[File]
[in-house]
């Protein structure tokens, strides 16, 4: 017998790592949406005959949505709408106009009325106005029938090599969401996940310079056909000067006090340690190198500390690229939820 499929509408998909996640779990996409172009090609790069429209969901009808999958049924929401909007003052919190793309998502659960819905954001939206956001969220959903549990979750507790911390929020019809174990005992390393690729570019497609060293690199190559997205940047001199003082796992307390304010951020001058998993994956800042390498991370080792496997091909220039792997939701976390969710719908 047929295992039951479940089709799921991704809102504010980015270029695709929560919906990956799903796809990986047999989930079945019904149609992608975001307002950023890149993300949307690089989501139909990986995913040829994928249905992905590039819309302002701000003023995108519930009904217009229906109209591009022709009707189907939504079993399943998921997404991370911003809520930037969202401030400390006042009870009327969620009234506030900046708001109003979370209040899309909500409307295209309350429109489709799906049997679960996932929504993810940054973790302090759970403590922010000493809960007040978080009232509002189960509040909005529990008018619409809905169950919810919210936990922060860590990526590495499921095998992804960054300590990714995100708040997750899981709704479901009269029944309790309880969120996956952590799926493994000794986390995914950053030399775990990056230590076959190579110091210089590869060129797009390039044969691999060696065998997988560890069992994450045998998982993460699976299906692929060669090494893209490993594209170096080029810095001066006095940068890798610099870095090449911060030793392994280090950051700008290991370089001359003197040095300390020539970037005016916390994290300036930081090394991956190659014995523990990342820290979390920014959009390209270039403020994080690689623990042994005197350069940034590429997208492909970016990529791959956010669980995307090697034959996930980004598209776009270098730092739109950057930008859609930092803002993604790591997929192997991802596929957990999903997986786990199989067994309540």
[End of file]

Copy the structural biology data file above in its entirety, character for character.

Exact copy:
[in-house]
């Protein structure tokens, strides 16, 4: 017998790592949406005959949505709408106009009325106005029938090599969401996940310079056909000067006090340690190198500390690229939820 499929509408998909996640779990996409172009090609790069429209969901009808999958049924929401909007003052919190793309998502659960819905954001939206956001969220959903549990979750507790911390929020019809174990005992390393690729570019497609060293690199190559997205940047001199003082796992307390304010951020001058998993994956800042390498991370080792496997091909220039792997939701976390969710719908 047929295992039951479940089709799921991704809102504010980015270029695709929560919906990956799903796809990986047999989930079945019904149609992608975001307002950023890149993300949307690089989501139909990986995913040829994928249905992905590039819309302002701000003023995108519930009904217009229906109209591009022709009707189907939504079993399943998921997404991370911003809520930037969202401030400390006042009870009327969620009234506030900046708001109003979370209040899309909500409307295209309350429109489709799906049997679960996932929504993810940054973790302090759970403590922010000493809960007040978080009232509002189960509040909005529990008018619409809905169950919810919210936990922060860590990526590495499921095998992804960054300590990714995100708040997750899981709704479901009269029944309790309880969120996956952590799926493994000794986390995914950053030399775990990056230590076959190579110091210089590869060129797009390039044969691999060696065998997988560890069992994450045998998982993460699976299906692929060669090494893209490993594209170096080029810095001066006095940068890798610099870095090449911060030793392994280090950051700008290991370089001359003197040095300390020539970037005016916390994290300036930081090394991956190659014995523990990342820290979390920014959009390209270039403020994080690689623990042994005197350069940034590429997208492909970016990529791959956010669980995307090697034959996930980004598209776009270098730092739109950057930008859609930092803002993604790591997929192997991802596929957990999903997986786990199989067994309540």